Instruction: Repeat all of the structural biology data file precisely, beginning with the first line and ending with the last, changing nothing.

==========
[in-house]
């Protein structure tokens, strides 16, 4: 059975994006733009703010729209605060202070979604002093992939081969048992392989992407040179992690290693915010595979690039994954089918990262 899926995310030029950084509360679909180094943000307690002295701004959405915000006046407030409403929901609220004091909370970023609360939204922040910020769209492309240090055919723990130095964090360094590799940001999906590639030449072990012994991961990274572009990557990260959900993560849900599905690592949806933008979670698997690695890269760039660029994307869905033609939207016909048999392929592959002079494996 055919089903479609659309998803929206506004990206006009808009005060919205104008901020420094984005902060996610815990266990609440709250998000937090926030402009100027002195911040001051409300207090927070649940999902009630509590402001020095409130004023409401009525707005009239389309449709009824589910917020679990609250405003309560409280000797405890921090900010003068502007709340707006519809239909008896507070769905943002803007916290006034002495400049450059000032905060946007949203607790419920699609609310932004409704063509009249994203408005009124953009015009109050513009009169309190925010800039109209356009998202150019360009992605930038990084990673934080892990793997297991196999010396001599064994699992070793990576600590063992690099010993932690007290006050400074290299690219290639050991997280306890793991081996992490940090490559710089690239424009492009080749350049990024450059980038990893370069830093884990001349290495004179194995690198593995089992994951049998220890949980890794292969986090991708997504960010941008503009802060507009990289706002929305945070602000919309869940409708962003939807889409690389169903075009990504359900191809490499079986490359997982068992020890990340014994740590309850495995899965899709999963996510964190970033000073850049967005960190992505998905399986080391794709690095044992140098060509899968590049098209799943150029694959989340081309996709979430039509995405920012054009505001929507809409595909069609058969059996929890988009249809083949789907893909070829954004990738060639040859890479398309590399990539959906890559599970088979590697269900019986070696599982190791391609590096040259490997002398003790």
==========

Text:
[in-house]
């Protein structure tokens, strides 16, 4: 059975994006733009703010729209605060202070979604002093992939081969048992392989992407040179992690290693915010595979690039994954089918990262 899926995310030029950084509360679909180094943000307690002295701004959405915000006046407030409403929901609220004091909370970023609360939204922040910020769209492309240090055919723990130095964090360094590799940001999906590639030449072990012994991961990274572009990557990260959900993560849900599905690592949806933008979670698997690695890269760039660029994307869905033609939207016909048999392929592959002079494996 055919089903479609659309998803929206506004990206006009808009005060919205104008901020420094984005902060996610815990266990609440709250998000937090926030402009100027002195911040001051409300207090927070649940999902009630509590402001020095409130004023409401009525707005009239389309449709009824589910917020679990609250405003309560409280000797405890921090900010003068502007709340707006519809239909008896507070769905943002803007916290006034002495400049450059000032905060946007949203607790419920699609609310932004409704063509009249994203408005009124953009015009109050513009009169309190925010800039109209356009998202150019360009992605930038990084990673934080892990793997297991196999010396001599064994699992070793990576600590063992690099010993932690007290006050400074290299690219290639050991997280306890793991081996992490940090490559710089690239424009492009080749350049990024450059980038990893370069830093884990001349290495004179194995690198593995089992994951049998220890949980890794292969986090991708997504960010941008503009802060507009990289706002929305945070602000919309869940409708962003939807889409690389169903075009990504359900191809490499079986490359997982068992020890990340014994740590309850495995899965899709999963996510964190970033000073850049967005960190992505998905399986080391794709690095044992140098060509899968590049098209799943150029694959989340081309996709979430039509995405920012054009505001929507809409595909069609058969059996929890988009249809083949789907893909070829954004990738060639040859890479398309590399990539959906890559599970088979590697269900019986070696599982190791391609590096040259490997002398003790």